| Transportation Science
Equitable and Efficient Coordination in Traffic Flow Management
When air traffic demand is projected to exceed capacity, the FAA implements Traffic Flow Management programs. Independently, these programs maintain a first-scheduled, first-served invariant, which is the accepted standard of fairness within the industry. Coordinating conflicting programs requires a careful balance between equity and efficiency. In our work, we first develop a fairness metric to measure deviation from first-scheduled, first-served in the presence of program conflicts. Next, we develop an IP formulation that minimizes a convex approximation of this metric. We further develop an exponential penalty approach and show that its computational performance is far superior and its trade-off between delay and fairness compares favorably. In our results, we demonstrate the effectiveness of these models using historical and hypothetical scenarios. Additionally, we demonstrate that the exponential penalty approach exhibits exceptional computational performance, implying practical viability. Our results suggest that this approach could lead to system-wide savings on the order of $25 million to $50 million per year.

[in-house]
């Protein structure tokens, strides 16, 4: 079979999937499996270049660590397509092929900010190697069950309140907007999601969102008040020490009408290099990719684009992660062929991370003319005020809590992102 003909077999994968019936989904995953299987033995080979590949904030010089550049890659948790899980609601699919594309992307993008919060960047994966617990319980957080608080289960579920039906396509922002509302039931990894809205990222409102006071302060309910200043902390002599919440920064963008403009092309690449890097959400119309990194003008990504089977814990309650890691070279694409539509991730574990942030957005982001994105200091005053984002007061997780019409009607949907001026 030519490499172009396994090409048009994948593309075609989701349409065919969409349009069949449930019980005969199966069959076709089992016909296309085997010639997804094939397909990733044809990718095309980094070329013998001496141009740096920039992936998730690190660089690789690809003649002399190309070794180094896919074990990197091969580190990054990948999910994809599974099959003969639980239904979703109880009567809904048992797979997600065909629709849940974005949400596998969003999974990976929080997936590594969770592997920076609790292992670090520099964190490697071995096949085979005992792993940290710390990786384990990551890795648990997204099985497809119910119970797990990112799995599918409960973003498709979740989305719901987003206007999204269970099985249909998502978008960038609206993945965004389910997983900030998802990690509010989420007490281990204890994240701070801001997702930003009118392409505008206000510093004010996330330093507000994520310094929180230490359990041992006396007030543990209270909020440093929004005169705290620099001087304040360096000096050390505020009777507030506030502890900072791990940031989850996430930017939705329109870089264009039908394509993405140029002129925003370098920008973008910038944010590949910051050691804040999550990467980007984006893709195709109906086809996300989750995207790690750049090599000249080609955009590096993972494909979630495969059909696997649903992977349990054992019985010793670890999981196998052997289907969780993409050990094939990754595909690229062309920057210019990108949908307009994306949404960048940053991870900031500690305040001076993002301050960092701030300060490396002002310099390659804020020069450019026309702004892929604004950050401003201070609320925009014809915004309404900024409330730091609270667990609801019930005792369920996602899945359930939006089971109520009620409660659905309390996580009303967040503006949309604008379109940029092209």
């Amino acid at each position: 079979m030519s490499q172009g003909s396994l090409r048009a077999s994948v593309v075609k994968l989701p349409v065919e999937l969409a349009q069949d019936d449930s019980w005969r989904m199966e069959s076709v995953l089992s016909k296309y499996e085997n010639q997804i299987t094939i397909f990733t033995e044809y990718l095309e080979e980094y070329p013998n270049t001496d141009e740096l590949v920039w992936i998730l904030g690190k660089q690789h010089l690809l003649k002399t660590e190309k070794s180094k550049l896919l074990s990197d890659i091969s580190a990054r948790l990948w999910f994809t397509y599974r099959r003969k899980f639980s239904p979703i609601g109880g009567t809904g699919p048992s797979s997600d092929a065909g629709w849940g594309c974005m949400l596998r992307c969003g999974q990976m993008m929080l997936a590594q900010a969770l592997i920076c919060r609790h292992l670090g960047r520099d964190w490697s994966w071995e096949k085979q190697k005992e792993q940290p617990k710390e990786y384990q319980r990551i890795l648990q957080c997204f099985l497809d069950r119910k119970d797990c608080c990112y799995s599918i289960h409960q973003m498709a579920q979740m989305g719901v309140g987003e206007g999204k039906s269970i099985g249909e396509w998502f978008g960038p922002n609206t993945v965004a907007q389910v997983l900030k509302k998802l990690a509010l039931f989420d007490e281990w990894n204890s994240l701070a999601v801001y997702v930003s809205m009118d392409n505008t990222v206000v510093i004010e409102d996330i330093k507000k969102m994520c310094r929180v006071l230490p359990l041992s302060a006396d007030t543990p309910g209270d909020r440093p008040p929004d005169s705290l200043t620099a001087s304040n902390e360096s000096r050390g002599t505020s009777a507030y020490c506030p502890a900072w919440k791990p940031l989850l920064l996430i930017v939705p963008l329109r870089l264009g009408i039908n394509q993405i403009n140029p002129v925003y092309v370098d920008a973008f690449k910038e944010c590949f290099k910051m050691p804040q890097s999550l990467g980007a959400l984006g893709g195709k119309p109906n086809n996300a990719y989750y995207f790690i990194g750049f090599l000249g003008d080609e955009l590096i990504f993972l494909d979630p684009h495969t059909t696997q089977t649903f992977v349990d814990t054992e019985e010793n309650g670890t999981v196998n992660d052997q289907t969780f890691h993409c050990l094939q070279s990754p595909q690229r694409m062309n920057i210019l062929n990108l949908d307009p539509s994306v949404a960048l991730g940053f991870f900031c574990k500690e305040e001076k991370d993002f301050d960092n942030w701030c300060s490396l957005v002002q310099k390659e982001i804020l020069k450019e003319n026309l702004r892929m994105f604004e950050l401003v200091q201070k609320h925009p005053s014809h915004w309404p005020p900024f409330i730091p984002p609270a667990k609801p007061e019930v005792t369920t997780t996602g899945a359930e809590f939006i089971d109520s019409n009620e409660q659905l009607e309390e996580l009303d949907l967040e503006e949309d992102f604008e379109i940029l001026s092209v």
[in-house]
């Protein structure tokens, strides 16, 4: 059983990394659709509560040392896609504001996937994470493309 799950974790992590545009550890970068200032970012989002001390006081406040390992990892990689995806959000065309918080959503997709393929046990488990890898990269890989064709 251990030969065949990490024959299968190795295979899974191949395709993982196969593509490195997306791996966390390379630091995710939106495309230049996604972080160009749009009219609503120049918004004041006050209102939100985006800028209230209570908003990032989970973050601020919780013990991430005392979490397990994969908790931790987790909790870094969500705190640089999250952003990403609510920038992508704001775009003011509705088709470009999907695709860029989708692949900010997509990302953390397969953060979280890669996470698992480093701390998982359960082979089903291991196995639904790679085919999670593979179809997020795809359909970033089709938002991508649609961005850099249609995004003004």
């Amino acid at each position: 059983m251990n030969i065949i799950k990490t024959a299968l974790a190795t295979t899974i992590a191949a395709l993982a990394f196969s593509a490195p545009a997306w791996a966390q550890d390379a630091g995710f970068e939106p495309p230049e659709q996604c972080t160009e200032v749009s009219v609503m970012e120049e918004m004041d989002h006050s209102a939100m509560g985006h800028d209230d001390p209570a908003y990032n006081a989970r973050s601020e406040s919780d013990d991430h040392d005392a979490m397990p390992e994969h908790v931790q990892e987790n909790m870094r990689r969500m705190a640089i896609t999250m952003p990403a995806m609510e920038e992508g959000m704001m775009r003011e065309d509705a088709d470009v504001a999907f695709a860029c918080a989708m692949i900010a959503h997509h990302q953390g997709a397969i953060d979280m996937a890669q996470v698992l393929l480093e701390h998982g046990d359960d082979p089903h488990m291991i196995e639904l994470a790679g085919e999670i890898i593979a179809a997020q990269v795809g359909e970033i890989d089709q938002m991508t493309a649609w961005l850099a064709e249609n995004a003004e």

Keywords: traffic flow management;
ground holding programs;
equitable flight delay;
Management Practices and Processes;
Demand and Consumers;
Conflict and Resolution;
Barnhart, Cynthia, Dimitris Bertsimas, Constantine Caramanis, and Douglas S. Fearing. "Equitable and Efficient Coordination in Traffic Flow Management." Transportation Science (forthcoming).